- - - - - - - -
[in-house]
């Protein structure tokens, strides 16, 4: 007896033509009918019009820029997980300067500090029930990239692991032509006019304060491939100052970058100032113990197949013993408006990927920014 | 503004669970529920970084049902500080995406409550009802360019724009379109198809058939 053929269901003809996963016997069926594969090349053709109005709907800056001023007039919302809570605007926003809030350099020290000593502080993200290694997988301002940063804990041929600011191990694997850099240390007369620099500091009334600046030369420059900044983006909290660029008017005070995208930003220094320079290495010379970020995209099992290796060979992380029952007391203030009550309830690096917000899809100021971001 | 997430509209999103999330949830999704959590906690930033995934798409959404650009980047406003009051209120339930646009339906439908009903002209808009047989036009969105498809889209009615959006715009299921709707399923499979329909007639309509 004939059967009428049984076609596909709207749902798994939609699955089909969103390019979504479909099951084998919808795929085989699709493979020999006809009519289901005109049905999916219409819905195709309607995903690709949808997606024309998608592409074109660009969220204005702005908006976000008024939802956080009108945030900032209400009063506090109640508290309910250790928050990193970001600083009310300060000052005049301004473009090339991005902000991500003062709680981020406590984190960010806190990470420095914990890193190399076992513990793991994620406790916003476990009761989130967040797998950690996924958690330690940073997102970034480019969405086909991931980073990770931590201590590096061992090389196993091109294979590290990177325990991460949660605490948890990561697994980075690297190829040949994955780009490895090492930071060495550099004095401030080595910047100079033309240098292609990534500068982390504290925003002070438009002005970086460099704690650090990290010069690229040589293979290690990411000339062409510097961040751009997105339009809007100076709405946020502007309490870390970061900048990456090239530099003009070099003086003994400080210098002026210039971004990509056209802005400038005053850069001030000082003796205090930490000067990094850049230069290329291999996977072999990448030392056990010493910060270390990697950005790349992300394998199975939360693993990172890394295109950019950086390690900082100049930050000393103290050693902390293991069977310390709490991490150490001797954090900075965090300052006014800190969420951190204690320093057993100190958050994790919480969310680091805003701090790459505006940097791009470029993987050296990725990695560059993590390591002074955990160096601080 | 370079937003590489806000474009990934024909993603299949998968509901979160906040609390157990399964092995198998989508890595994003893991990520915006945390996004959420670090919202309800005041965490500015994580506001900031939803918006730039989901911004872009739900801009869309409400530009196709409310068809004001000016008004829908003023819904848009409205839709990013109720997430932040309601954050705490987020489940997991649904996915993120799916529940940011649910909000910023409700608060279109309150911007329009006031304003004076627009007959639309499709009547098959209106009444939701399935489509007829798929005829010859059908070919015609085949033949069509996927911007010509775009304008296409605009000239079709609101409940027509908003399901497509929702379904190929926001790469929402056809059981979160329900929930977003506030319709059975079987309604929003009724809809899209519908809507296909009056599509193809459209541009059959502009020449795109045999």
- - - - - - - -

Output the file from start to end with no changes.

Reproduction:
[in-house]
């Protein structure tokens, strides 16, 4: 007896033509009918019009820029997980300067500090029930990239692991032509006019304060491939100052970058100032113990197949013993408006990927920014 | 503004669970529920970084049902500080995406409550009802360019724009379109198809058939 053929269901003809996963016997069926594969090349053709109005709907800056001023007039919302809570605007926003809030350099020290000593502080993200290694997988301002940063804990041929600011191990694997850099240390007369620099500091009334600046030369420059900044983006909290660029008017005070995208930003220094320079290495010379970020995209099992290796060979992380029952007391203030009550309830690096917000899809100021971001 | 997430509209999103999330949830999704959590906690930033995934798409959404650009980047406003009051209120339930646009339906439908009903002209808009047989036009969105498809889209009615959006715009299921709707399923499979329909007639309509 004939059967009428049984076609596909709207749902798994939609699955089909969103390019979504479909099951084998919808795929085989699709493979020999006809009519289901005109049905999916219409819905195709309607995903690709949808997606024309998608592409074109660009969220204005702005908006976000008024939802956080009108945030900032209400009063506090109640508290309910250790928050990193970001600083009310300060000052005049301004473009090339991005902000991500003062709680981020406590984190960010806190990470420095914990890193190399076992513990793991994620406790916003476990009761989130967040797998950690996924958690330690940073997102970034480019969405086909991931980073990770931590201590590096061992090389196993091109294979590290990177325990991460949660605490948890990561697994980075690297190829040949994955780009490895090492930071060495550099004095401030080595910047100079033309240098292609990534500068982390504290925003002070438009002005970086460099704690650090990290010069690229040589293979290690990411000339062409510097961040751009997105339009809007100076709405946020502007309490870390970061900048990456090239530099003009070099003086003994400080210098002026210039971004990509056209802005400038005053850069001030000082003796205090930490000067990094850049230069290329291999996977072999990448030392056990010493910060270390990697950005790349992300394998199975939360693993990172890394295109950019950086390690900082100049930050000393103290050693902390293991069977310390709490991490150490001797954090900075965090300052006014800190969420951190204690320093057993100190958050994790919480969310680091805003701090790459505006940097791009470029993987050296990725990695560059993590390591002074955990160096601080 | 370079937003590489806000474009990934024909993603299949998968509901979160906040609390157990399964092995198998989508890595994003893991990520915006945390996004959420670090919202309800005041965490500015994580506001900031939803918006730039989901911004872009739900801009869309409400530009196709409310068809004001000016008004829908003023819904848009409205839709990013109720997430932040309601954050705490987020489940997991649904996915993120799916529940940011649910909000910023409700608060279109309150911007329009006031304003004076627009007959639309499709009547098959209106009444939701399935489509007829798929005829010859059908070919015609085949033949069509996927911007010509775009304008296409605009000239079709609101409940027509908003399901497509929702379904190929926001790469929402056809059981979160329900929930977003506030319709059975079987309604929003009724809809899209519908809507296909009056599509193809459209541009059959502009020449795109045999």